Next Stop: Peru


Did you know: The Incas administered intelligence tests to Incan children and based on their results they were either taught a trade or sent to school to become administrators or part of the nobility.

South American culture will be a whole new experience for me and now that I’ve paid the balance on my trip to Peru in July, and with only a little over two weeks to go, I’m getting excited.
Before choosing GATE ONE TRAVEL I spent considerable time researching tour companies that offered a small group tour with a single supplement that was palatable, and a decent price. I’ve used Gate 1 before for the Danube Cruise I took with my mother in 2007 and a fly drive trip to Greece in 2006. I’m not terribly impressed by their reservation staff but they get by – as do most travel companies with kids who can answer basic questions but aren’t paid to think or solve problems. However the tours seem to have good reviews, and it looks like there are only 12 people going so I’m psyched.

Day One of the tour ironically leaves at one AM the next day so essentially Day 1 will be me flying to Miami to wait at the airport for 6 hours to catch a flight in the middle of the night (ya gotta love it!). My original flights had me arriving in Miami at 9:30PM for an 11:55 PM flight to Lima but that’s a whole other story of airlines rescheduling flights leaving customers inconvenienced powerless. I think a day pass to the Admiral’s club is well worth it.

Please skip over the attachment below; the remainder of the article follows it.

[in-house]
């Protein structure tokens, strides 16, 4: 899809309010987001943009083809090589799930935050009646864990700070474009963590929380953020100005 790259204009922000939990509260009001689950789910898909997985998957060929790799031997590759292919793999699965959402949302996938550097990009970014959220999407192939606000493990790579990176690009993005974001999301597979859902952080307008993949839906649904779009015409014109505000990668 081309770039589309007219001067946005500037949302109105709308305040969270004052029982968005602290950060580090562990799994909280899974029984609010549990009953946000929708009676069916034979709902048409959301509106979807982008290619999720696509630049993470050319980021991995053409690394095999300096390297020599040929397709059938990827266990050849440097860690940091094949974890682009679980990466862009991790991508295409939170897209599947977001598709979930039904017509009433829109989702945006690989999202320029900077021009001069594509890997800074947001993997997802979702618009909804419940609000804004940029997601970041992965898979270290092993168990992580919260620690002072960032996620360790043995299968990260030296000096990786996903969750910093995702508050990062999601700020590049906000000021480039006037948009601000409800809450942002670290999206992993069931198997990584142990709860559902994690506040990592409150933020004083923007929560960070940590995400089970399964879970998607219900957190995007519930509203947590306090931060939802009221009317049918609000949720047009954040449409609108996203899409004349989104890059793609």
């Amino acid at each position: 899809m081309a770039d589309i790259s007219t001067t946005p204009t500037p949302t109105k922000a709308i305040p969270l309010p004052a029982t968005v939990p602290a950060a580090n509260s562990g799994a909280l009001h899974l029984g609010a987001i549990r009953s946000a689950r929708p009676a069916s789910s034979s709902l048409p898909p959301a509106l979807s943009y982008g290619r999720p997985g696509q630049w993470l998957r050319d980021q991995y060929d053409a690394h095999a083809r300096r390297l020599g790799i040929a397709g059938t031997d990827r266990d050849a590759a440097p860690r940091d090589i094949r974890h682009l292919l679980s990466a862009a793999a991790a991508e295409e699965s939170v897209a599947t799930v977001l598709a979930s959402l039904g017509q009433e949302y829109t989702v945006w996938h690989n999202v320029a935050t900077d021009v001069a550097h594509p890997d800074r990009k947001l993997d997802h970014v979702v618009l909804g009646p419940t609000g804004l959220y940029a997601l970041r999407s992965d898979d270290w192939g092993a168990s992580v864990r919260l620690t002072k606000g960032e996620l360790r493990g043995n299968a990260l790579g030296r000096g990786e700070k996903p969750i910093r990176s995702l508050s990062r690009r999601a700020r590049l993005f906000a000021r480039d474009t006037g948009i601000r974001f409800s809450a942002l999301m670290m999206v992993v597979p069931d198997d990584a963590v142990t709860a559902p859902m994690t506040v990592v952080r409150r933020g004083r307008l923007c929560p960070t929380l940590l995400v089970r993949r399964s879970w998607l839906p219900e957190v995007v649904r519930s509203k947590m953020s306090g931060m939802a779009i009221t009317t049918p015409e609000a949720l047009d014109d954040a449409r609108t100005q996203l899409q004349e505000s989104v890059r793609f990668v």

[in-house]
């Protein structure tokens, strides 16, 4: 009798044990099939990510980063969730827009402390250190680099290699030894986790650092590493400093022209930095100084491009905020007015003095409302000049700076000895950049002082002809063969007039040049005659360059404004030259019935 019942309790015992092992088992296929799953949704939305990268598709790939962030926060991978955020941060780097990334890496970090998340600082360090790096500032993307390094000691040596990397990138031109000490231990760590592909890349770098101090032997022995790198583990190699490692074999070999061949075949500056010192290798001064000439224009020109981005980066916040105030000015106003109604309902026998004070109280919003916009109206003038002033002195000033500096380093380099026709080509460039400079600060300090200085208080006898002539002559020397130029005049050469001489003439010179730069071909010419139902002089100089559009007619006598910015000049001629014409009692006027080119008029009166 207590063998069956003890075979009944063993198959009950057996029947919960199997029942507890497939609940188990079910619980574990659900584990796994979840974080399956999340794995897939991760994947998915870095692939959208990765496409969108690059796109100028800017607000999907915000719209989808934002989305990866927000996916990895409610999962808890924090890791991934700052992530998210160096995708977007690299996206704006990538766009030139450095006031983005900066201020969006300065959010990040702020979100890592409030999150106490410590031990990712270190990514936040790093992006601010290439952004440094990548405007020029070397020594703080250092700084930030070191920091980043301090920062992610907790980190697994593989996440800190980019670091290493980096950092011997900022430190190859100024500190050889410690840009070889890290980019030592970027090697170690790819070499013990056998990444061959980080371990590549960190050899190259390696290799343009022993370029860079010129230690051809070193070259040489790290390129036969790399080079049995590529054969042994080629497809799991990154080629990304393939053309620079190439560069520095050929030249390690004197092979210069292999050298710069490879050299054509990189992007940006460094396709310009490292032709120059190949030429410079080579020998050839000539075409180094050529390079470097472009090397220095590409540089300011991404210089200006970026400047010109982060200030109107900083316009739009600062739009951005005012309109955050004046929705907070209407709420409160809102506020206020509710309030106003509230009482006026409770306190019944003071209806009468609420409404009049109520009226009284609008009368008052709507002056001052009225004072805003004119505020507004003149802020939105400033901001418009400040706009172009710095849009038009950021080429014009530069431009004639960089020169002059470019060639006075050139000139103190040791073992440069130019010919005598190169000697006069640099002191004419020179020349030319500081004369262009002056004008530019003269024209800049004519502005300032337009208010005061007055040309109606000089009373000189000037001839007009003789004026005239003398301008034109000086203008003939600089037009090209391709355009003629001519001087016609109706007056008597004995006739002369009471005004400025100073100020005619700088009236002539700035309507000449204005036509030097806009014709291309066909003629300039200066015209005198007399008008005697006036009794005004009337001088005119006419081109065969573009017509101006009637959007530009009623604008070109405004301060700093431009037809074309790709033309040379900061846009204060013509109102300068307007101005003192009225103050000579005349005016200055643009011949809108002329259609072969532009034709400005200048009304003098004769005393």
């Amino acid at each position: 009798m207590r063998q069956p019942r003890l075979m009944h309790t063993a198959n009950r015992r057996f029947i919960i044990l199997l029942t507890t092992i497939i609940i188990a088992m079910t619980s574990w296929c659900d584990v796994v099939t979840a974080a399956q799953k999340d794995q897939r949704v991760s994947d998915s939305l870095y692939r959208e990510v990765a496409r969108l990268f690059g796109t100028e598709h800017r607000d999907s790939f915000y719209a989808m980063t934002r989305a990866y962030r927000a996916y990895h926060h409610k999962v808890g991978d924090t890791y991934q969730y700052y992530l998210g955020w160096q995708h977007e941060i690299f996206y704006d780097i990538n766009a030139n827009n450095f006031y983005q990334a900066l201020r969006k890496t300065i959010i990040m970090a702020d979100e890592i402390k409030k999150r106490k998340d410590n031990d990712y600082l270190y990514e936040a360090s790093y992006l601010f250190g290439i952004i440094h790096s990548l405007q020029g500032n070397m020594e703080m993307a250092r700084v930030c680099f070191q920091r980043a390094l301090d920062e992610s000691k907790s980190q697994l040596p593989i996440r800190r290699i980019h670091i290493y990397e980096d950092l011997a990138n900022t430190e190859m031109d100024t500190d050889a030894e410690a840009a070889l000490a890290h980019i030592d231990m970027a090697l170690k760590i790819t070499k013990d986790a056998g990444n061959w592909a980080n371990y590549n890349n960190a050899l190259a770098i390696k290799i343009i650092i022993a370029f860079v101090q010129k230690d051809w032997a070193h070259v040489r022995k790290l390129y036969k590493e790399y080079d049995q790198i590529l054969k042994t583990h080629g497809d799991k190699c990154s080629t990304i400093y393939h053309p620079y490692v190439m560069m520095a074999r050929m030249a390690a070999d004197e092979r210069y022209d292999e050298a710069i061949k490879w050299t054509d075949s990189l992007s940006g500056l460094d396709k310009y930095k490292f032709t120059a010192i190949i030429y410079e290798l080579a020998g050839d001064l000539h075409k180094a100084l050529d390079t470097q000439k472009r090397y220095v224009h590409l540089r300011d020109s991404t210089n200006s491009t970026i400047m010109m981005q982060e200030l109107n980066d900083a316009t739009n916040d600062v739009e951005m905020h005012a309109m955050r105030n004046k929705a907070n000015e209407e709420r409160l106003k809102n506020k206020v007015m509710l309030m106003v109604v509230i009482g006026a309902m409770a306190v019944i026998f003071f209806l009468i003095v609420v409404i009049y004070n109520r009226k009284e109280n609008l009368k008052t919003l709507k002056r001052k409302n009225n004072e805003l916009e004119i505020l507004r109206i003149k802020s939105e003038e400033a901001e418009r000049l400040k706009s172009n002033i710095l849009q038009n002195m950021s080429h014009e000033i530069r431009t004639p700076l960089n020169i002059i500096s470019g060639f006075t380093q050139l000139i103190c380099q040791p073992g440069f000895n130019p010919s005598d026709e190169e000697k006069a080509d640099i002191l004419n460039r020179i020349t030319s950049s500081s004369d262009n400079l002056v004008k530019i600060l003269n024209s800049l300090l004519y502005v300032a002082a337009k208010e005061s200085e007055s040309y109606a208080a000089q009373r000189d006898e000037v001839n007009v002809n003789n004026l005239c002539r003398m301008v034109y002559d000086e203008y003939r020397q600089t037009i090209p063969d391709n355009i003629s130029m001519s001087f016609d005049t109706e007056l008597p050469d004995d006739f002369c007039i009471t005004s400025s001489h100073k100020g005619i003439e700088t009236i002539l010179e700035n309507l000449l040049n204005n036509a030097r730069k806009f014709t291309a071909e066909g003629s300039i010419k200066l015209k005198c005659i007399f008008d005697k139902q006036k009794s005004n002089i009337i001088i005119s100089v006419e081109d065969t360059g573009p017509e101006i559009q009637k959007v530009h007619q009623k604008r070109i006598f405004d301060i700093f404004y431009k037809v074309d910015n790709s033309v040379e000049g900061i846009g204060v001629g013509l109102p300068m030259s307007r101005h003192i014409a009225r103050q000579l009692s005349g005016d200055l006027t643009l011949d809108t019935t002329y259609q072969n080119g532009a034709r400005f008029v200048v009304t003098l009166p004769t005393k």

Day Two The flight arrives in Lima in the early morning and after a 4 hour layover we leave for Arequipa and arrive mid morning. BTW – Peru is in the same time zone as Eastern Massachusetts; however Peruvians don’t change their clocks for daylight saving so Peru will be an hour earlier while I’m there. arequipa-market
We have the rest of the day to recover and adjust after the overnight flight. There is a wonderful market (San Camilo) that I’m itching to explore after a short nap. That night we’ll take care of tour business while sipping a Pisco Sours, a local drink which is a mixture of Peruvian Pisco, lime or lemon juice, sugar, ice, egg white and angostura bitters. (I thought Pisco was a plant but it’s actually the name of a port in Peru (Pisco) where the drink was first served in a bar called Morris’ Bar! It’s really a mixture of hard liquors similar to the Whiskey Sour – thank you Wiki)